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Is Racism Still Alive in America?

Cesar Chelala

For people throughout the world, the election of Barak Obama to the U.S. presidency seemed to signal in a new era, that of the end of racism. Indeed, Obama's election was a momentous occasion and, one would have hoped, a milestone on the road to reconciliation. However, some recent, very ominous events cast a worrisome veil over the democratic process in the United States.

There are many reasons that can explain Obama's election as President: his penetrating intelligence, a wonderfully orchestrated campaign, and a life devoted to public service in which each action was like a brilliant chess move by a master of the game. But there were other factors of equal significance.

Before Obama's election, not only was the country involved in wars in Iraq and Afghanistan, in what increasingly looks like a quagmire, particularly in the latter country. The economy was in a desperate state, and unemployment and health costs were rising. There was a feeling of widespread malaise in the country believed by many to be the result of an incompetent president manipulated by darker forces, an opinion widely shared throughout the world.

After the initial high of Obama's election, there is now a changed atmosphere n the country. Violence is an inescapable companion to racism. And violence, or violent outbursts racially motivated, are certainly on the increase in the U.S. Threats against President Obama have increased by 400% since President George W. Bush left office, the highest numbers on record.

What makes this situation particularly worrisome is that they come not only from fringe elements in society. Thinly disguised, they also originate from certain political leaders who seem intent on creating an atmosphere of violence and disrespect around the President and the presidency.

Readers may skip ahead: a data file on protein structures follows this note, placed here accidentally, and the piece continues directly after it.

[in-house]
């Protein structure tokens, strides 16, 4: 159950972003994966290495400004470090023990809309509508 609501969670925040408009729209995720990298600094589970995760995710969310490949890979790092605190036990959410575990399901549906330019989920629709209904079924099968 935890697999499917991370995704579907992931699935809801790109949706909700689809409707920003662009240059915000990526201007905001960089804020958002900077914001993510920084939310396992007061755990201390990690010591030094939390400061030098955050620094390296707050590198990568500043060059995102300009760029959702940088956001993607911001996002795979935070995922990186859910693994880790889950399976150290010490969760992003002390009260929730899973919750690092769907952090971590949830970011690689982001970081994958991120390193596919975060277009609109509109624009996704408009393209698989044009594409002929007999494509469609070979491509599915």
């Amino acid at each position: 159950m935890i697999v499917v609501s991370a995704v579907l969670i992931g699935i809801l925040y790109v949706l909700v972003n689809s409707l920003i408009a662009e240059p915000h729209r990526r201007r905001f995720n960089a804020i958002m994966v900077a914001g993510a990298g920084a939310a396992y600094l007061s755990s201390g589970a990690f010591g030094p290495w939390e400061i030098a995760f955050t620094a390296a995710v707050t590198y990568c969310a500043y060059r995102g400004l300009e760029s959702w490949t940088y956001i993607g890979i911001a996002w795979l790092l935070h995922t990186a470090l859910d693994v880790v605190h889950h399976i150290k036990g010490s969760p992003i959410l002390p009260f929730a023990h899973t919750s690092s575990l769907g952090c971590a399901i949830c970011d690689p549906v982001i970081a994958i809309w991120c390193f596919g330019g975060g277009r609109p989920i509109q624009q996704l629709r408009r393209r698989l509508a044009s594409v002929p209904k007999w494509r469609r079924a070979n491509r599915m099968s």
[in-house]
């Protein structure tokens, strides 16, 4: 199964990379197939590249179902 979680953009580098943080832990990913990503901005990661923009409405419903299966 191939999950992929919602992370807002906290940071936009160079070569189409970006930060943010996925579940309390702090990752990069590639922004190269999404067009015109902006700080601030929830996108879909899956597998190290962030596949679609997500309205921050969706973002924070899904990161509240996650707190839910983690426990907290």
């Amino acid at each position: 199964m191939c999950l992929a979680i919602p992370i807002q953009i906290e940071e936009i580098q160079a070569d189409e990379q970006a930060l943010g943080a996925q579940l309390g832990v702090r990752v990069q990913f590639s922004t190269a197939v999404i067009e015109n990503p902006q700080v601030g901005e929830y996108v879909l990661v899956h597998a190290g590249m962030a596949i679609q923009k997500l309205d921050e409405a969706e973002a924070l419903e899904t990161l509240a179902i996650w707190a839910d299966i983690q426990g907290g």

How else can one interpret this statement by House Minority Leader John Boehner? "There is a political rebellion going on in America, and what we saw last night was just a glimpse of it," he stated after last November's elections. One doesn't need to be a psychologist or a linguist to understand that such statements stoke the fires of rebellion, and are all the more dangerous when coming from a leader holding one of the most powerful offices in Washington.

As if this weren't enough, Boehner added, "Clearly it's been a difficult year. For us it's been like standing in front of a machine gun--liberal ideas every single week, one after another. I think it really has the American people concerned. They are scared to death, actually."

Not to be upstaged, the ineffable Mrs. Palin, vice-presidential candidate of the Republican Party during the last presidential election--and an avid hunter--told her Tea Party supporters at a recent event in Nevada, "Don't retreat, reload."

If to these dangerous words--rebellion, machine gun, scared to death, reload--one adds the recent attacks on Democratic legislators during discussion of the health care bill in which they were spat on and threatened with racial and homophobic insults one has the makings of a racially charged--and extremely dangerous--atmosphere in the country.

Although there are other causal factors as well--political, social, economic--there can be no doubt that racism plays an important role.

The country is now facing an increase of 244 percent increase in the number of Patriot groups (militias and other organizations that see the federal government as their enemy) in 2009. At the same time, there has also been an increase in the number of anti-immigration groups throughout the country. These groups grew from 173 in 2008 to 309 in 2009, a rise of nearly 80 percent.

Are we facing a setback after so much work done in the last decades to overcome division and hatred in America? As Mr. Doudou Diène, a former United Nations Special Rapporteur on Contemporary forms of racism, racial discrimination, xenophobia and related intolerance, stated after visiting several states in the U.S., "Racism and racial discrimination have profoundly and lastingly marked and structured American society.

The U.S. has made decisive progress. However, the historical, cultural and human depth of racism still permeates all dimensions of life and American society."

Cesar Chelala, a co-winner of an Overseas Press Club of America award, is a contributing editor to The Globalist.

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